To demonstrate you played a critical role in the organization, you must first start by submitting evidence that you worked at the organization. This would mean submitting a work contract or letter of employment.
To demonstrate that your role was critical, you may submit letters from people who knew of your work in the organization and who will explain what your duties were and why they werevital. Including concrete examples of what made your work critical – how many people you managed, your specialized knowledge and skills, and the ways you improved the organization in ways others could not–will give your evidence more weight. If there is any media coverage of your work in the organization that portrays you as vital, that should be included as well.
9. Evidence that the Petitioner has commanded a high salary or other significantly high remuneration for services, in relation to others in the field
The USCIS understands that certain professions command a higher salary than others, so it is not looking for evidence that you commanded a high salary in pure dollars. What you need to prove is that you made a high salary compared to your colleagues.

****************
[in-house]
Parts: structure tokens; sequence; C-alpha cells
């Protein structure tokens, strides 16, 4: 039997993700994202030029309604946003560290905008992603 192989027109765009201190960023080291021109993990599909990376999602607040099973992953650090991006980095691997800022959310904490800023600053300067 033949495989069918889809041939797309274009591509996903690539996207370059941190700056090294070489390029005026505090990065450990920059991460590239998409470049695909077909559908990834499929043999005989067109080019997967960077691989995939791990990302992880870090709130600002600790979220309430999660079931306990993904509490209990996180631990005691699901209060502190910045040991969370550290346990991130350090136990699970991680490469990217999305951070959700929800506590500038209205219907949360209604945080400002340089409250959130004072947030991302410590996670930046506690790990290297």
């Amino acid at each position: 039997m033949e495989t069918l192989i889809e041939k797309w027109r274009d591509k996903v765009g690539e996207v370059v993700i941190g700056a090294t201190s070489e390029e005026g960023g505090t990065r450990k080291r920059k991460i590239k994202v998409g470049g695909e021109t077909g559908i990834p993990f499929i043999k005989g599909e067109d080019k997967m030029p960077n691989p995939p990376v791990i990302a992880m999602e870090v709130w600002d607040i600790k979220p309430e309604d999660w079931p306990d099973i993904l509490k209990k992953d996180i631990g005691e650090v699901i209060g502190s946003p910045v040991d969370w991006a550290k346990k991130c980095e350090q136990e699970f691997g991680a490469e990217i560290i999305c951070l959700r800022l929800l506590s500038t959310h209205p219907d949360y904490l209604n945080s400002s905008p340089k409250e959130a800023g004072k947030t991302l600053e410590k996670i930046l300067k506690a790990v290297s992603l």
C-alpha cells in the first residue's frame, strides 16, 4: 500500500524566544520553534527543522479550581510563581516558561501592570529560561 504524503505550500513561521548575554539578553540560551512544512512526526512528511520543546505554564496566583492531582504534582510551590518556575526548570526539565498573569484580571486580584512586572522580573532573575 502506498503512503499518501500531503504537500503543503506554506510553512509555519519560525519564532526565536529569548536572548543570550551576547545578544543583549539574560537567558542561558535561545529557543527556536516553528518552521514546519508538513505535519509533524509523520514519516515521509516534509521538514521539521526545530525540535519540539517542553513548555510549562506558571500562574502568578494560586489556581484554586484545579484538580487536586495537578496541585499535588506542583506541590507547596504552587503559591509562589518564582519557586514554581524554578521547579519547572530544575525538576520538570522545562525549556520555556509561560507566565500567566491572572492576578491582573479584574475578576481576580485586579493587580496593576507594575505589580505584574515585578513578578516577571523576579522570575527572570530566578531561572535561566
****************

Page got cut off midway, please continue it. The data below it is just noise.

You will need to submit evidence of your salary in the form of tax returns, paystubs, or work contracts. This criterion includes all remuneration for work, so you may count bonuses, if they were regular, and non-cash compensation such as stock options.
You will then need to submit evidence of what the average salary of someone in your field is for comparison. This may take the form of private or government data charts, industry publications, or newspaper and magazine articles.
10. Evidence of commercial successes in the performing arts, as shown by box office receipts, or record, cassette, compact disk, or video sales
You should include as evidence both the number of units sold and the dollar amounts made to show that your commercial success is widespread in terms of both the number of people reached and the money earned.
11. If the above standards do not readily apply to the beneficiary's occupation, the Petitioner may submit comparable evidence to establish the beneficiary's eligibility.
If your profession does not easily lend itself to any or most of these criteria, you may provide evidence that closely mirrors one or some of these criteria.